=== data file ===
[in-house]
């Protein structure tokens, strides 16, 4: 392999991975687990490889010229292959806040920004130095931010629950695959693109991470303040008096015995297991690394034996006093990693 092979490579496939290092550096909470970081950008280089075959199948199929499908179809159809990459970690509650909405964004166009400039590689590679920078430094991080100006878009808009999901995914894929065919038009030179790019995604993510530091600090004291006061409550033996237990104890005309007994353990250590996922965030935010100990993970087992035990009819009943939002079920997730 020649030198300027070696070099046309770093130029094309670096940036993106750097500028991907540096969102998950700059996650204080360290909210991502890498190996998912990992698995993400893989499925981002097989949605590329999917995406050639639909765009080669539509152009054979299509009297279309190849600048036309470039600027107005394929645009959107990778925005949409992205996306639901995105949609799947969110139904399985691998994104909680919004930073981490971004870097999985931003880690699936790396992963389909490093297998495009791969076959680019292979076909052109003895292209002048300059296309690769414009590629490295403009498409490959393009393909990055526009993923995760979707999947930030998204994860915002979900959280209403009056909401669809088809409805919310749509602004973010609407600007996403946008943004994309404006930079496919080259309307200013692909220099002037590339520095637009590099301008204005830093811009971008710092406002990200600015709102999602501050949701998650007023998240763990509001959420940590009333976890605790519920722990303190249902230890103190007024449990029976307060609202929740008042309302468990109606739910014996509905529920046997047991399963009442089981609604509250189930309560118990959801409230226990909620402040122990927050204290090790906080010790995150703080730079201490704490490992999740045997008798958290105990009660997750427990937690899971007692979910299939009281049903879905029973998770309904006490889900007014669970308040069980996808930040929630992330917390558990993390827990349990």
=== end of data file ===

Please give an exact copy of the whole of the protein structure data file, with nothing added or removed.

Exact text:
[in-house]
């Protein structure tokens, strides 16, 4: 392999991975687990490889010229292959806040920004130095931010629950695959693109991470303040008096015995297991690394034996006093990693 092979490579496939290092550096909470970081950008280089075959199948199929499908179809159809990459970690509650909405964004166009400039590689590679920078430094991080100006878009808009999901995914894929065919038009030179790019995604993510530091600090004291006061409550033996237990104890005309007994353990250590996922965030935010100990993970087992035990009819009943939002079920997730 020649030198300027070696070099046309770093130029094309670096940036993106750097500028991907540096969102998950700059996650204080360290909210991502890498190996998912990992698995993400893989499925981002097989949605590329999917995406050639639909765009080669539509152009054979299509009297279309190849600048036309470039600027107005394929645009959107990778925005949409992205996306639901995105949609799947969110139904399985691998994104909680919004930073981490971004870097999985931003880690699936790396992963389909490093297998495009791969076959680019292979076909052109003895292209002048300059296309690769414009590629490295403009498409490959393009393909990055526009993923995760979707999947930030998204994860915002979900959280209403009056909401669809088809409805919310749509602004973010609407600007996403946008943004994309404006930079496919080259309307200013692909220099002037590339520095637009590099301008204005830093811009971008710092406002990200600015709102999602501050949701998650007023998240763990509001959420940590009333976890605790519920722990303190249902230890103190007024449990029976307060609202929740008042309302468990109606739910014996509905529920046997047991399963009442089981609604509250189930309560118990959801409230226990909620402040122990927050204290090790906080010790995150703080730079201490704490490992999740045997008798958290105990009660997750427990937690899971007692979910299939009281049903879905029973998770309904006490889900007014669970308040069980996808930040929630992330917390558990993390827990349990």